13.05 2018 08:30h

Double The License, An Increase In Cost

New details reveal influencers will need two licenses to legally operate in the UAE
Influencer, Influencer license, NMC, National Media Council, Media Law, Instagram, Facebook, Twitter, Dubai influencers, Gcc influencers

Influencers, we hope you've been saving up your dirhams.

New information reveals UAE-based influencers and creators will need two different licenses under the new National Media Council regulations, if they plan to continue making money from their blogs, social media and YouTube channels.

Al Tamimi & Co Senior Associate Fiona Robertson said that influencers will need to obtain both a trade license and special e-media license if they want to operate in the UAE.

"The e-media [license] is Dh15,000. Trade licences vary depending on the type of licence and where they are obtained. Do note that a freelance visa is able to be used as a trade licence,” Robertson said. 

The two licenses will be mandatory for all influencers operating in the UAE, including influencers that accept free gifts and experiences in exchange for coverage on their channels.

Back in March, the NMC announced their plans to implement an "influencer license."

Many were under the impression that influencers would only need to apply for one license (i.e. the special e-media license) in order to continue their business here in the UAE. Now, it's clear they will need to obtain two permits in order to legally operate. 

While the new laws are currently in effect, the NMC has said that influencers will have until the first week of June to apply for their license. Those that fail to comply with the new laws risk having their accounts shut down and being fined Dh5,000. 

How will these new laws affect international influencers, who may be flown into Dubai to work directly with a brand?

Robertson makes it clear that the new law applies to ". . . electronic media activities carried out within the State, including those in free zones.”

"The question of application to those that fly in and out would be quite complex, based on a number of factors relating to the particular circumstances of each influencer," she said.

"In any event, we will receive better guidance from the actions of the National Media Council once they being to prosecute unlicensed operators or others than infringe the Resolution or any other laws."

Will the new NMC influencer licensing laws affect influencer marketing here in the UAE?

There's no doubt that micro-influencers will be hit the hardest out of all the influencers in the country. 

"The new regulations will definitely see a decline in micro-influencers, as most of them do this as a part time job and paying a huge sum for a trade license might not be profitable for them," Wavemaker Global Influencer Lead Nilofer Kassam said.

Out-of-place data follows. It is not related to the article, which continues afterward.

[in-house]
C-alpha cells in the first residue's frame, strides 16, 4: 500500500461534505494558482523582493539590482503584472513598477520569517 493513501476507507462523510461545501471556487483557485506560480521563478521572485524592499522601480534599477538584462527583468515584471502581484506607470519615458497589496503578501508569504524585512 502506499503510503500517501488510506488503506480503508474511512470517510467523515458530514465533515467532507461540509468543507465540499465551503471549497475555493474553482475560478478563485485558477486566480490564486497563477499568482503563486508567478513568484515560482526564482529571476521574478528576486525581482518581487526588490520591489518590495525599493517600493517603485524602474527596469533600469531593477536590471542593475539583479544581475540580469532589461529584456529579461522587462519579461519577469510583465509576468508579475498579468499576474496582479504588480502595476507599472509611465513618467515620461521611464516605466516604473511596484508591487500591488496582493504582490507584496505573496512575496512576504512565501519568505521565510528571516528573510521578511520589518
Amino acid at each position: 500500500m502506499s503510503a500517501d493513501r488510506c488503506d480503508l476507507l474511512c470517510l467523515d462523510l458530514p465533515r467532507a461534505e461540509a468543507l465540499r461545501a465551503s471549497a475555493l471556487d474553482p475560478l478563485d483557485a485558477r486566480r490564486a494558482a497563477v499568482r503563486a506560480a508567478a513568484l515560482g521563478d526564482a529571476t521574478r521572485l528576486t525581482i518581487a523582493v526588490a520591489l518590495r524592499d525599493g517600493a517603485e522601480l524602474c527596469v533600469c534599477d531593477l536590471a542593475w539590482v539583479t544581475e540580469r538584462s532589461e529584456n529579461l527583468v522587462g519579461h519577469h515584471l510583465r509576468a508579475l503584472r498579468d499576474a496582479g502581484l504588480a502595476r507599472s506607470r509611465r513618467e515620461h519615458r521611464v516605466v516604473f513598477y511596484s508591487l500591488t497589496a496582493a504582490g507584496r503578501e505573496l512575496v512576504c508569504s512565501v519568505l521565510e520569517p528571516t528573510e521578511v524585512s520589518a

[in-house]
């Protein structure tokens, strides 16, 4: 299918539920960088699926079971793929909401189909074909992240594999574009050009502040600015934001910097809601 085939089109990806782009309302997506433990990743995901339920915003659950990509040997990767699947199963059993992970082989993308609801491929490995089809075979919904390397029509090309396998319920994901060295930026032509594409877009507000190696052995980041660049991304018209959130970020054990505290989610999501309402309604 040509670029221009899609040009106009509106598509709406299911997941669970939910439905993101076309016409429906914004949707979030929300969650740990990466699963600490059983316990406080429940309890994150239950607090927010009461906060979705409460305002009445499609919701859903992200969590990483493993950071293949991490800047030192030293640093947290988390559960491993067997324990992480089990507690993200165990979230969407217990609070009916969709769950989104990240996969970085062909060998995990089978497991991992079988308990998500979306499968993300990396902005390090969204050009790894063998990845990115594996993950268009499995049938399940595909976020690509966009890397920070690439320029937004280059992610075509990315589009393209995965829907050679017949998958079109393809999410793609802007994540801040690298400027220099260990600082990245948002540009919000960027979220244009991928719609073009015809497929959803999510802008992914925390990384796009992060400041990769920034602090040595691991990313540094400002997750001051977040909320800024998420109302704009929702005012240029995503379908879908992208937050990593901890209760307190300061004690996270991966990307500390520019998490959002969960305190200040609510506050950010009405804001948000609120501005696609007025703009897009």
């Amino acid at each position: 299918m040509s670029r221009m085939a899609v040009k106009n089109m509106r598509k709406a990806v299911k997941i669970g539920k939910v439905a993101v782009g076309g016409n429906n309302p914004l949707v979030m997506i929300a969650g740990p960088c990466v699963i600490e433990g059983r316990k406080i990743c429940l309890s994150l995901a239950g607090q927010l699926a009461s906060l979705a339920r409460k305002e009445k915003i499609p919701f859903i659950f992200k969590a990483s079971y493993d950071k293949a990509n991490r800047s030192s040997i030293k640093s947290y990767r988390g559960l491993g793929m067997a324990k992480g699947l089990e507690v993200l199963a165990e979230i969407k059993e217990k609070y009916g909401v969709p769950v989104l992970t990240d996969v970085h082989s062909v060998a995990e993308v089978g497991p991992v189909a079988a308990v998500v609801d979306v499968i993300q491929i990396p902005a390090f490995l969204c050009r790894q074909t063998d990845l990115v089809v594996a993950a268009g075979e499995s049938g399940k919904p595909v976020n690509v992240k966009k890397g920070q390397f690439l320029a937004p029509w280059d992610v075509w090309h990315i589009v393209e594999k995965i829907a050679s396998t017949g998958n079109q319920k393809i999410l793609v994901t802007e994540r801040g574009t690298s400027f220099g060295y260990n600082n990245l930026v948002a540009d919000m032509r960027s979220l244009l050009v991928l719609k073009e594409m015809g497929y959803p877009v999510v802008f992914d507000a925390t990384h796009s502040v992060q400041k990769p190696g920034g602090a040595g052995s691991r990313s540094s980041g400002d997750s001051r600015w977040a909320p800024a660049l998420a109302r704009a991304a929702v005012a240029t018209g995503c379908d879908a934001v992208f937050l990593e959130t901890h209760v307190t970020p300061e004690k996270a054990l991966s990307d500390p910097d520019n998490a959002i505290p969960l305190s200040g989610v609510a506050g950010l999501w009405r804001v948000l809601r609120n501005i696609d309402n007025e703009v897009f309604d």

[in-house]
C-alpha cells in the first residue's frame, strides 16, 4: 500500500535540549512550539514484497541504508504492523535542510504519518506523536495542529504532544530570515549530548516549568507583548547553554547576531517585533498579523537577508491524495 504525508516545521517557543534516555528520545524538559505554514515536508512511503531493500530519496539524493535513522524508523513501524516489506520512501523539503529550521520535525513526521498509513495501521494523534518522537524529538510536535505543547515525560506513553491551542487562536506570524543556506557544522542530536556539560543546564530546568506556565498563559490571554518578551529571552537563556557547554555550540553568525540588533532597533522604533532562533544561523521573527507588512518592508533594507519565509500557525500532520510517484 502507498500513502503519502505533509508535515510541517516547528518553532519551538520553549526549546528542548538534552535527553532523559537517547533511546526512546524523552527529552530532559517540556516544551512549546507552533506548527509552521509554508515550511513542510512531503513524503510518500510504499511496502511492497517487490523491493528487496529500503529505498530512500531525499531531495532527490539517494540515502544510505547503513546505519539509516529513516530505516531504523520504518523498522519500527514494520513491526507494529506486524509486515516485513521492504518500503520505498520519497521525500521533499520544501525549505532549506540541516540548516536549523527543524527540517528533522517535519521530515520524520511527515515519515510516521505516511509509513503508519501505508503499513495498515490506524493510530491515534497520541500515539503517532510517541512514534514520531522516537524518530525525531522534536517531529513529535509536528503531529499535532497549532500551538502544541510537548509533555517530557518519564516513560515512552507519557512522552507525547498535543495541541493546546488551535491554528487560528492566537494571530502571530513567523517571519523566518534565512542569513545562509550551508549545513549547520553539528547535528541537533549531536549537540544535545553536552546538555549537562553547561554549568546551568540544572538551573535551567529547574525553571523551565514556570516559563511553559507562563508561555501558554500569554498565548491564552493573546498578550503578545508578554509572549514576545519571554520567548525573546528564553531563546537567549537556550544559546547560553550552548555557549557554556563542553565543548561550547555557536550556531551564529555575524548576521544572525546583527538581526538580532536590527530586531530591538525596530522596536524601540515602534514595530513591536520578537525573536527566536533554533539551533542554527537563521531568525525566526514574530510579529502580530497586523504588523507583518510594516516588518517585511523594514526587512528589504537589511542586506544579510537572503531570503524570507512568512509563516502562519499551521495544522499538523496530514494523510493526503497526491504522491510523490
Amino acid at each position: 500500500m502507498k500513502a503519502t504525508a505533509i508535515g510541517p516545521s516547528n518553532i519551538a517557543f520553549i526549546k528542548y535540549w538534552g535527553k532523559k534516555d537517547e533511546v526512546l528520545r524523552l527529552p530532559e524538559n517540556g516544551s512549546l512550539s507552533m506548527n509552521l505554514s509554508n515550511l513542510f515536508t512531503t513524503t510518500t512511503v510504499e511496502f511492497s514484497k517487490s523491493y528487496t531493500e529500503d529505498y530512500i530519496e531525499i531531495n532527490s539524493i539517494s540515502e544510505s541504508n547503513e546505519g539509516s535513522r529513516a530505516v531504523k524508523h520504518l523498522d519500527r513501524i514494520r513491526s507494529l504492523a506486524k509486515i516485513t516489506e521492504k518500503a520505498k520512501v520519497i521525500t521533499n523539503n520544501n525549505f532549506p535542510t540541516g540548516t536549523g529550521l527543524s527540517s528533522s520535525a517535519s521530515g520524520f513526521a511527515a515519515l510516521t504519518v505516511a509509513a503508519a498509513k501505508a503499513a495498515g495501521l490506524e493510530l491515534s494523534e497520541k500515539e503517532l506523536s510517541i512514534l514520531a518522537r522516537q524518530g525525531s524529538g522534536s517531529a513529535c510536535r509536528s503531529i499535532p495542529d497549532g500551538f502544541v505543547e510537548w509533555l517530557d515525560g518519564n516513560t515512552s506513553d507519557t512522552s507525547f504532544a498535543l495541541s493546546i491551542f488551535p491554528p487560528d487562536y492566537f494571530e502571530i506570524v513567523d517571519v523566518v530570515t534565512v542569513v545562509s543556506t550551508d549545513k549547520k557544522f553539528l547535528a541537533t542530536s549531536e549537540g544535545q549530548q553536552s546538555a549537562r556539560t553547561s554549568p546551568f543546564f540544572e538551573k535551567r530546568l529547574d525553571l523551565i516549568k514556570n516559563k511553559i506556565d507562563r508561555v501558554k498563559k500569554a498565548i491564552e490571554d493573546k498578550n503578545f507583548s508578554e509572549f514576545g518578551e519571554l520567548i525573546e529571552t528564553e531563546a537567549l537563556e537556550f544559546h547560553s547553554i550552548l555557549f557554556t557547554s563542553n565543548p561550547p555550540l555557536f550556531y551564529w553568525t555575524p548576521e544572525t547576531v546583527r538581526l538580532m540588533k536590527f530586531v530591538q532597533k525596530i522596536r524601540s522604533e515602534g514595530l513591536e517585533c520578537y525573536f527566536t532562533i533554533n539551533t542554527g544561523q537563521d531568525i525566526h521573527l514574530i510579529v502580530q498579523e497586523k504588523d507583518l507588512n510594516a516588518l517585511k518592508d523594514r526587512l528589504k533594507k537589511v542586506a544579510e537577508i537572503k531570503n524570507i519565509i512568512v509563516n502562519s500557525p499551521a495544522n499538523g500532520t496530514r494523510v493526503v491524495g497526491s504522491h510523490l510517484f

She notes this isn't necessarily a bad thing for brands or marketers in the region. 

"In the last year, there has been a surge of micro-influencers in the region, and as a marketer it's tough keeping up. The new [licensing] laws will help filter out the ones that are not legitimate and help regulate content and price," Kassam said.

Going forward, brands and marketers will probably need to take a hard look at their influencer marketing strategy and be open to change.  

"Brands will have to re-adapt their strategies and ensure that they are working with influencers who are properly licensed," Havas PR Head of Communications Dana Tahir said.

"This will probably mean looking at a smaller pool of influencers, as well as looking at influencers who are not based in the UAE, but have high reach within the nation as well as across the region."

She expects that we will see brands working with a fewer influencers on long term projects, as opposed to more influencers on short term projects.

What about influencer rates? Will those change?

As the new licenses will be a costly investment for influencers, brands and marketers shouldn't be surprised if they see an increase in influencer rates in the near future.

"We believe that many of influencers will join influencer management agencies that can help to facilitate matters for them. As a result, there will likely be an increase in rates," Tahir said.

"Whether or not brands are willing to pay more will depend on the type of brand, campaign, content, and agreement." 

While obtaining two licenses in order to legally operate may be inconvenient for some influencers, many in the industry are convinced the new NMC laws are a good thing. 

"In the long run, this is beneficial for both brands and marketers as the e-license will regulate the quality of influencers (as they will be more accountable) and, therefore, the outcome of the collaboration will be richer," Kassam said.

"It’s no longer a hobby but an actual profession. Everyone will start taking it seriously." 

What are your thoughts on the new NMC influencer licensing laws? Let us know in the comments below.

Interested in obtaining a media license from the NMC? For more details check out their website. 


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